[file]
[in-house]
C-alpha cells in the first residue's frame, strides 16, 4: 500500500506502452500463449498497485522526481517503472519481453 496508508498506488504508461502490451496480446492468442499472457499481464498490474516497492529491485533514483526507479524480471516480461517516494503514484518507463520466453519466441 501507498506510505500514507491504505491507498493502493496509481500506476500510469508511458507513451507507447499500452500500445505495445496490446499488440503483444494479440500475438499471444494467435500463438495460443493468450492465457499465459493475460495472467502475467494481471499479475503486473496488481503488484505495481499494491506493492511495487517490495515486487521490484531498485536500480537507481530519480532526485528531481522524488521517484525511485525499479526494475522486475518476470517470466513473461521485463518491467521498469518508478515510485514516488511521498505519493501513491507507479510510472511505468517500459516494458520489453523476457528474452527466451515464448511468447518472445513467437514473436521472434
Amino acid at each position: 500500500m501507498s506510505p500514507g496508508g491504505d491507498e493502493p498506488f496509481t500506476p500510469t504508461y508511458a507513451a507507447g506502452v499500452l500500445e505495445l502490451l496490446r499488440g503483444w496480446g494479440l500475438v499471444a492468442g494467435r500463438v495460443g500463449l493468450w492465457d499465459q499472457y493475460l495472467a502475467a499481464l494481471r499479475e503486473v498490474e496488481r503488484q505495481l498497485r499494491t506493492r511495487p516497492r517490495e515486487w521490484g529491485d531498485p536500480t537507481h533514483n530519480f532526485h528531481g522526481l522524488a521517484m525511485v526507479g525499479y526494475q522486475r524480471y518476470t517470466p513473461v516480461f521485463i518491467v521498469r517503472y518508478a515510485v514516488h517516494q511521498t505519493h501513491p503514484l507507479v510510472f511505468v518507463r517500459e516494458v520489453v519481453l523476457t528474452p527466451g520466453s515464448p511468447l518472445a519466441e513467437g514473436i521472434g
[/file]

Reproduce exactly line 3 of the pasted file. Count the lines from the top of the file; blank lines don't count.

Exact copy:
Amino acid at each position: 500500500m501507498s506510505p500514507g496508508g491504505d491507498e493502493p498506488f496509481t500506476p500510469t504508461y508511458a507513451a507507447g506502452v499500452l500500445e505495445l502490451l496490446r499488440g503483444w496480446g494479440l500475438v499471444a492468442g494467435r500463438v495460443g500463449l493468450w492465457d499465459q499472457y493475460l495472467a502475467a499481464l494481471r499479475e503486473v498490474e496488481r503488484q505495481l498497485r499494491t506493492r511495487p516497492r517490495e515486487w521490484g529491485d531498485p536500480t537507481h533514483n530519480f532526485h528531481g522526481l522524488a521517484m525511485v526507479g525499479y526494475q522486475r524480471y518476470t517470466p513473461v516480461f521485463i518491467v521498469r517503472y518508478a515510485v514516488h517516494q511521498t505519493h501513491p503514484l507507479v510510472f511505468v518507463r517500459e516494458v520489453v519481453l523476457t528474452p527466451g520466453s515464448p511468447l518472445a519466441e513467437g514473436i521472434g